An Unhappy Girl

by Ivan S. Turgenev

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I found my friend sitting in a corner of his room with downcast head and arms folded across his breast. He had sunk into a state of numbness, and he gazed around him with the slow, bewildered look of a man who has slept very heavily and has only just been wake d. I told him all about my visit to Ratsch's, repeated the veteran's remarks and those of his wife, described the impression they had made on me and informed him of my conviction that the unhappy girl had taken her own life.... Fustov listened to me with no change of expression, and looked about him with the same bewildered air.

'Did you see her?' he asked me at last.


'In the coffin?'

Fustov seemed to doubt whether Susanna were really dead.

'In the coffin.'

Fustov's face twitched and he dropped his eyes and softly rubbed his hands.

'Are you cold?' I asked him.

'Yes, old man, I'm cold,' he answered hesitatingly, and he shook his head stupidly.

I began to explain my reasons for thinking that Susanna had poisoned herself or perhaps had been poisoned, and that the matter could not be left so....

Fustov stared at me.

'Why, what is there to be done?' he said, slowly opening his eyes wide and slowly closing them. 'Why, it'll be worse... if it's known about. They won't bury her. We must let things... alone.'

This idea, simple as it was, had never entered my head. My friend's practical sense had not deserted him.

'When is... her funeral?' he went on.


'Are you going?'


'To the house or straight to the church?'

'To the house and to the church too; and from there to the cemetery.'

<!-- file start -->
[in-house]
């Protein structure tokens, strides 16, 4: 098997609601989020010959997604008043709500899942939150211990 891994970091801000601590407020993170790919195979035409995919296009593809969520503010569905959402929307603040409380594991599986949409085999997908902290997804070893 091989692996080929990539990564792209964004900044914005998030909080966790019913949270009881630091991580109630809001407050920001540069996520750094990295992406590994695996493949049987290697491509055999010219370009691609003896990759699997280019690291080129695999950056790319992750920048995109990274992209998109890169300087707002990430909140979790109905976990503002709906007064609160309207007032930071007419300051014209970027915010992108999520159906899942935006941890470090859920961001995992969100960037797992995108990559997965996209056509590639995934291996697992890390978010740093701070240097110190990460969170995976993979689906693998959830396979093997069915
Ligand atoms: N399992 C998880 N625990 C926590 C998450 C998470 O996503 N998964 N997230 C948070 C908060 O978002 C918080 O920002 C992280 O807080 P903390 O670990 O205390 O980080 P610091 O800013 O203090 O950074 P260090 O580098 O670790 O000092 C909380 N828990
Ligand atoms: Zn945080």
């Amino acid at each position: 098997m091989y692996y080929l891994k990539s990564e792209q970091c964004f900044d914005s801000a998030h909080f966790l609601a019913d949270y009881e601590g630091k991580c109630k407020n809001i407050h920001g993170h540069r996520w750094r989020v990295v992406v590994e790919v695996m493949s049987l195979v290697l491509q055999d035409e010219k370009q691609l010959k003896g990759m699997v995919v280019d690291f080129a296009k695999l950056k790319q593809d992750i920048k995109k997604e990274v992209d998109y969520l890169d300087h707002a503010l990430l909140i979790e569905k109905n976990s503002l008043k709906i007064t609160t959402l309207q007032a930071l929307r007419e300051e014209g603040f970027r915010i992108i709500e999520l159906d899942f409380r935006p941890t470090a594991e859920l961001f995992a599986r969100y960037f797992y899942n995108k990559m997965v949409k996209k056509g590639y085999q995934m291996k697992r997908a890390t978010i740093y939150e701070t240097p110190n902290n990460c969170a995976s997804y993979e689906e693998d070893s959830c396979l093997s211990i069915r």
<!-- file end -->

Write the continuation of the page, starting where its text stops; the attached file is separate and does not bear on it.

'But I shan't go... I can't, I can't!' whispered Fustov and began crying. It was at these same words that he had broken into sobs in the morning. I have noticed that it is often so with weeping; as though to certain words, for the most of no great meaning,—but just to these words and to no others—it is given to open the fount of tears in a man, to break him down, and to excite in him the feeling of pity for others and himself... I remember a peasant woman was once describing before me the sudden death of her daughter, and she fairly dissolved and could not go on with her tale as soon as she uttered the phrase, 'I said to her, Fekla. And she says, "Mother, where have you put the salt... the salt... sa-alt?"' The word 'salt' overpowered her.

But again, as in the morning, I was but little moved by Fustov's tears. I could not conceive how it was he did not ask me if Susanna had not left something for him. Altogether their love for one another was a riddle to me; and a riddle it remained to me.

After weeping for ten minutes Fustov got up, lay down on the sofa, turned his face to the wall, and remained motionless. I waited a little, but seeing that he did not stir, and made no answer to my questions, I made up my mind to leave him. I am perhaps doing him injustice, but I almost believe he was asleep. Though indeed that would be no proof that he did not feel sorrow... only his nature was so constituted as to be unable to support painful emotions for long... His nature was too awfully well-balanced!

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